I’m thinking this could also be an updated critique of the American suburbs: not only are they bad for residents but they hurt American foreign policy. Going further, if we continue with suburban development, America will decline relative to other countries.

An argument for moving beyond cities/suburbs to walkable/unwalkable areas

A demographer makes an argument for moving beyond comparing cities and suburbs to looking at walkable and unwalkable areas which are not necessarily concentrated in either cities or suburbs:

Unfortunately, the census shines the light on the terms “city” and “suburb”–neither of which are the keys to understanding today’s built environment.

Core cities are comprised of pedestrian-oriented urban places, how Jerry Seinfeld lived, but they also include auto-centric suburban places, like the San Fernando Valley in the city of Los Angeles or the Palisades in the District of Columbia. Likewise, the suburbs of those core cities include classic subdivisions and McMansions, like the home of Tony Soprano, but they also include booming places like Old Town Pasadena, Reston Town Center near Dulles Airport outside D.C., and revitalized Jersey City and Hoboken, NJ, on the other side of the Hudson River from Manhattan.

The issue is where are walkable urban places being built, and they are being built in both central cities and the suburbs surrounding them. My 2007 survey of the walkable urban places in the top 30 metros showed 50 percent of them were in central cities and 50 percent were in the suburbs. In the metro area with the most walkable urban places, the Washington region, 70 percent of the walkable urban places were in the suburbs. These included Bethesda and Silver Spring in suburban Montgomery County, nine places in suburban Arlington County (like Ballston and Crystal City), and the newly built Washington Harbor in suburban Prince George’s County.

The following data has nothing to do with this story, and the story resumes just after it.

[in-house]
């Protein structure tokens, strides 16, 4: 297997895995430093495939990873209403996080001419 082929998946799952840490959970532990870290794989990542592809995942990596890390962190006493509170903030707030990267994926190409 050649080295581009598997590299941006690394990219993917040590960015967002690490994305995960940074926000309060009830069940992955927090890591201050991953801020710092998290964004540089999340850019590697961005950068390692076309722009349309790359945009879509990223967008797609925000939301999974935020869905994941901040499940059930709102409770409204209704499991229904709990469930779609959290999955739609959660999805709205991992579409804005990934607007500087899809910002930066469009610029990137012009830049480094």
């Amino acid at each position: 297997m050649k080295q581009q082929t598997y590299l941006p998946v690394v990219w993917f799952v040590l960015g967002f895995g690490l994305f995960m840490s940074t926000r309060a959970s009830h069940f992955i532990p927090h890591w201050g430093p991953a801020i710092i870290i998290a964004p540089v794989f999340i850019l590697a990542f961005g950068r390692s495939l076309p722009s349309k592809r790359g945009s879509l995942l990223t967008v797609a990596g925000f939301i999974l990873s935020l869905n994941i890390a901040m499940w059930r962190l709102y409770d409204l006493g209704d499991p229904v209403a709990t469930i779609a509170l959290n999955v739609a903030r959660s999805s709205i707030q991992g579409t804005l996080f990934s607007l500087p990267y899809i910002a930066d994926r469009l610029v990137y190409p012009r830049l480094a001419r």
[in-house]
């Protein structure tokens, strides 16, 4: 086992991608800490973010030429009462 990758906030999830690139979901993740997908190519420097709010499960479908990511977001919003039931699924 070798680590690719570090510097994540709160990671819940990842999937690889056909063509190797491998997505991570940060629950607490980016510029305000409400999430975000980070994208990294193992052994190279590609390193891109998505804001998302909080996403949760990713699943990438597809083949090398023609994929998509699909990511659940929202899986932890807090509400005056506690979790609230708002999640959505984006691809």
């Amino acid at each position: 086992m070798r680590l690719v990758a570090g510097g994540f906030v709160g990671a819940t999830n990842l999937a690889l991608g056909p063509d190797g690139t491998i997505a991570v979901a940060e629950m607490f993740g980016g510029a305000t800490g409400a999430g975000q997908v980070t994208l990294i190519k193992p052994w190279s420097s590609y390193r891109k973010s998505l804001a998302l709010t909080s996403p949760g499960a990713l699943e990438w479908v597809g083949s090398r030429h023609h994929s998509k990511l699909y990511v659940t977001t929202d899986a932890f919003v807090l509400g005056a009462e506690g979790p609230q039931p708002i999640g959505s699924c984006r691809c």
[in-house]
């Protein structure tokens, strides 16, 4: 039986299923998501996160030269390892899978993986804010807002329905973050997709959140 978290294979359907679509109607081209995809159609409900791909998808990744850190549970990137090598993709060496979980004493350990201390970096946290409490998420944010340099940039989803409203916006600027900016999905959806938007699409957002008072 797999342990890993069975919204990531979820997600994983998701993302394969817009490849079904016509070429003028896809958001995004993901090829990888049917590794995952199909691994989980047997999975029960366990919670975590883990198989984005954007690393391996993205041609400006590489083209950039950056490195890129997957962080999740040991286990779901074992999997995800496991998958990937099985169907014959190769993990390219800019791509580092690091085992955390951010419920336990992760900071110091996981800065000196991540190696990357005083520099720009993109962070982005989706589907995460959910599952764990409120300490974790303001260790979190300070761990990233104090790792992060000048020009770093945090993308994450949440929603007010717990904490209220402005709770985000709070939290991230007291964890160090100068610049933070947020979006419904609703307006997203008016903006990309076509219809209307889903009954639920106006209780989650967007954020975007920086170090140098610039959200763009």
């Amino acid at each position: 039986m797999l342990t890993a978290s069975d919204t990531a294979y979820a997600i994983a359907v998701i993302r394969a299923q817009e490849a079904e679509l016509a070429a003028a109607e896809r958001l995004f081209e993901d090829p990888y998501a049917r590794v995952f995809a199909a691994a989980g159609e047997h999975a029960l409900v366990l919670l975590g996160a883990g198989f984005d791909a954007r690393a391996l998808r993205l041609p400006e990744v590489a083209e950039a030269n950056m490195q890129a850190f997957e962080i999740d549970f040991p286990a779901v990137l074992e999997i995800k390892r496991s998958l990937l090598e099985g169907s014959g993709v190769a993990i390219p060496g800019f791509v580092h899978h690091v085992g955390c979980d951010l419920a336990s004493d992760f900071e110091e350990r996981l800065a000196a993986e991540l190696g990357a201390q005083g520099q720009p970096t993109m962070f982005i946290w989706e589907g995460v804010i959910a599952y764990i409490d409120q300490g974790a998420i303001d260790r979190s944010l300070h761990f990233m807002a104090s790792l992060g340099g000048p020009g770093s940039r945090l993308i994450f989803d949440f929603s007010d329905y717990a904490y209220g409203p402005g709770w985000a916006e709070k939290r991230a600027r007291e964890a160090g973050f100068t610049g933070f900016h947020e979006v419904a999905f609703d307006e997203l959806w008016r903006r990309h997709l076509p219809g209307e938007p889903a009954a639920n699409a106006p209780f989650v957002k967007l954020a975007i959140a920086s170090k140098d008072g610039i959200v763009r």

I haven’t looked at this 2007 survey data but it sounds interesting. Is there an easy way to demarcate walkable vs. unwalkable areas through publicly available data? While the Census definitions of and boundaries between cities and suburbs might be frustrating, the data is easy to understand and available to all.

At the same time, this argument is broader: it is about comparing denser versus less dense areas. Walkable areas work because residents can easily walk to or access essential needs like grocery stores, public spaces, eateries, and more. At stake here is whether less dense urban areas, like the north side of Chicago with its many single-family homes, are more similar to suburban areas (which range from inner-ring suburbs to very sparse communities on the suburban fringe) or to more central districts like the Chicago Loop.

I would think that suburban areas are more similar to each other in design and culture than to large portions of large cities. But if more suburban areas become more dense (and this may be what Americans want) and the importance of the core of metropolitan areas decline, perhaps this will change.

New Urbanist plans for Waco, Texas

New Urbanist ideas about mixed-use neighborhoods are often appealing to municipalities: they suggest one can design and produce vibrant, diverse, and walkable communities. Waco, Texas, which according to a member of the Greater Waco Chamber is perceived by many as “Texas’ largest bathroom break,” has hired a firm to develop such plans.

The goals of the city sound ambitious:

Waco’s plan is bold for a city that’s been without a vibrant downtown for about half a century, much of it destroyed by a 1953 tornado. The city wants half the growth projected by 2050 to locate downtown and have 100,000 people living there…

The consensus: develop the banks of the Brazos River, attract the young and empty-nesters from Baylor University’s growing student body and faculty, and highlight tourist attractions (Waco Mammoth Site archeological dig, Dr Pepper Museum and replica of the drugstore where the soft drink was invented, an 1870 suspension bridge over the Brazos, Texas Ranger Hall of Fame & Museum).

If they build it, will people come to downtown Waco?

h/t The Infrastructurist